Local E-Government and Citizen Participation: Case Studies from Australia and Italy

Local E-Government and Citizen Participation: Case Studies from Australia and Italy

Julie Freeman (University of Canberra, Australia)
DOI: 10.4018/978-1-4666-4173-0.ch012
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Abstract

This chapter explores local e-government and the provision of online spaces for citizen participation. It highlights how different approaches to e-government development and implementation contribute to the likely success of participatory practices in informing decision-making and enhancing civic engagement with government. A comparative examination is drawn from the experiences of two local governments – the City of Casey in Australia and the Italian City of Bologna. The City of Casey’s e-government prioritises service delivery, with opportunities for participation largely restricted. In contrast, the City of Bologna facilitates two-way online citizen discourse and deliberation, which is used to enhance public policy. This chapter highlights that institutional contexts, including insufficient policies and the understandings and motives of political actors, affect the development of participatory e-government and the use of citizen contributions in decision-making. It suggests that successfully facilitating civic participation and engagement through e-government requires strong policy frameworks guiding online content and applications, and a broader change in governmental culture so that representatives are receptive to civic views.
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Introduction

Throughout the world, governments are developing their use of information and communication technologies (ICTs) for e-government practices. New technologies, particularly the Internet, can aid information dissemination, enhance service delivery, and enable greater transparency and accountability of government operations. The success of e-government ventures will vary depending on the specific aims of individual initiatives, the government body and its citizenry, and the supporting frameworks in place. This chapter focuses on the capacity of local e-government to foster, stimulate and support citizen participation online.

Local e-government initiatives often lag behind applications implemented by state and federal authorities due to resource limitations or a lack of recognition of the potential value of advanced online practices (Seifert, 2006; Cohen, van Geenhuizen, & Nijkamp, 2005). Local governments frequently prioritise one-way online initiatives and increased service delivery functions, which offer the greatest economic rewards for councils (see Beynon-Davies & Martin, 2004). Many councils are, however, now recognising the need to advance their online practices to take advantage of two-way possibilities for exchange, sharing and collaboration. This chapter highlights how different approaches to e-government development impact upon citizen participation practices. It suggests that, to be effective, online participation must inform decision-making processes, as it is this that facilitates greater engagement with government.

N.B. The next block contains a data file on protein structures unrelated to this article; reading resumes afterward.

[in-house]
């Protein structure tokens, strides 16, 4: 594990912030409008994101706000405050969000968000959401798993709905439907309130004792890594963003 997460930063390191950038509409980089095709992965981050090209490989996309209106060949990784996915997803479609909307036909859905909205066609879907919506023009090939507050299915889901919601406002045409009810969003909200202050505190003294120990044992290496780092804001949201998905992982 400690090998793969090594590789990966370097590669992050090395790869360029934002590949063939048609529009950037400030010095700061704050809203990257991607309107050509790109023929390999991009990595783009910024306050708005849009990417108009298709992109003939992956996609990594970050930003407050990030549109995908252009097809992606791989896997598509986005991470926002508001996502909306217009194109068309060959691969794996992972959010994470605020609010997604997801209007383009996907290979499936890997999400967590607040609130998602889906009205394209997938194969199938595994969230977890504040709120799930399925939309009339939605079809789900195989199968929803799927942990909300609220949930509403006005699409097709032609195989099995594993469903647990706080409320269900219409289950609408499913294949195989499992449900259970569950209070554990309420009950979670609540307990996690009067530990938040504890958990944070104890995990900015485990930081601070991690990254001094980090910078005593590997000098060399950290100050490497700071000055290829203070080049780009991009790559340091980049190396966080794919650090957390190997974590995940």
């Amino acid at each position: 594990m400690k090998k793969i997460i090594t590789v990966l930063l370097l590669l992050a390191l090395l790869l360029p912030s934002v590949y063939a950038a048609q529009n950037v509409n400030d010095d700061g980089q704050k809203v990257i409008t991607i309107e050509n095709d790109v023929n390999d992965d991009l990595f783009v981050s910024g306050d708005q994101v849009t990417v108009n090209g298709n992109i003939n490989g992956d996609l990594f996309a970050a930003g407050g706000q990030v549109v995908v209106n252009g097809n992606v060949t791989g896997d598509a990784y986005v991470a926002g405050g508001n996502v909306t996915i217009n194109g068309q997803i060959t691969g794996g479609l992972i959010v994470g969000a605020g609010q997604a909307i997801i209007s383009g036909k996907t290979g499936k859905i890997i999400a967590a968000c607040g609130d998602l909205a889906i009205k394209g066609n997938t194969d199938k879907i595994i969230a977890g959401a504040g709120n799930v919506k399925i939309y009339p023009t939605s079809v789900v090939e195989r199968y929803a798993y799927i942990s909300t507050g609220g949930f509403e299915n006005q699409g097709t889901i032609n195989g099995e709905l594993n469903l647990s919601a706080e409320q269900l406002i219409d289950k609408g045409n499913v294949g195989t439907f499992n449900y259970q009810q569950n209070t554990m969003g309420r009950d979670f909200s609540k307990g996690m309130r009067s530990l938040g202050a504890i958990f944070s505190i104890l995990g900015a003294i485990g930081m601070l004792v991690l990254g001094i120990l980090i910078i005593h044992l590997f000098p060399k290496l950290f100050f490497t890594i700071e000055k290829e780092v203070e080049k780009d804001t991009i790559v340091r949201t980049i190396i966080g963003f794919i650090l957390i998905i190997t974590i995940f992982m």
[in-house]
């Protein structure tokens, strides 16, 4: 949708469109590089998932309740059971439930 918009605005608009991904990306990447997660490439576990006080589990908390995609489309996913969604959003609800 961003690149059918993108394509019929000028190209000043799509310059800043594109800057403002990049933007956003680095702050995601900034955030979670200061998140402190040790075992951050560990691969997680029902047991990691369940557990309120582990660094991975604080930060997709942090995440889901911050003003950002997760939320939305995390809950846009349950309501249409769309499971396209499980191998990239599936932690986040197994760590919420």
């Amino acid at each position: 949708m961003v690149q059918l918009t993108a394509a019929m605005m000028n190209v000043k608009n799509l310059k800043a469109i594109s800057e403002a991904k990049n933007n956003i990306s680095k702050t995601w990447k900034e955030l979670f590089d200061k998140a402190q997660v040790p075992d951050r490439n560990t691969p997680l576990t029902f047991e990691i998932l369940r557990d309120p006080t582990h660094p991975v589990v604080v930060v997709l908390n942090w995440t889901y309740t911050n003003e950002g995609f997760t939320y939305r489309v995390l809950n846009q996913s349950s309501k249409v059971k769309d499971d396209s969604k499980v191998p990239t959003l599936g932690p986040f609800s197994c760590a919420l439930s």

This chapter details the experiences of two local governments – the City of Casey (Casey) in Australia and the Italian City of Bologna (Bologna) – and the way each has developed online practices. Casey and Bologna were selected because each has taken a different approach to e-government with substantial variations in the intended use of online communications, but both began their online development at a similar time. Casey’s e-government has followed a linear transition, initially using a website for greater transparency of government information, then progressing to enable limited interactivity and improved service delivery. While the council is beginning to recognise the need to include opportunities for dialogue and exchange with citizens through e-government, current forms of two-way online involvement appear largely tokenistic and do not yet facilitate citizen participation in decision-making processes. In contrast, Bologna began its e-government development with a strong focus on local democracy and the need for citizen contributions to inform public policy. While the government faced many challenges to its online development, it continues to provide and continually updates spaces for civic inclusion, and offers a sound example of how to effectively facilitate civic engagement through e-government. This chapter suggests that, to successfully develop its e-government practices to facilitate increased citizen participation and engagement as Bologna has done, Casey will require both stronger policy frameworks guiding the development of its online content and applications, and a change in its governmental culture to be more receptive and responsive to civic input. First, however, this chapter offers a discussion of the importance of local e-government specifically, and provides a distinction between the concepts of ICT-enabled interaction, participation and engagement.

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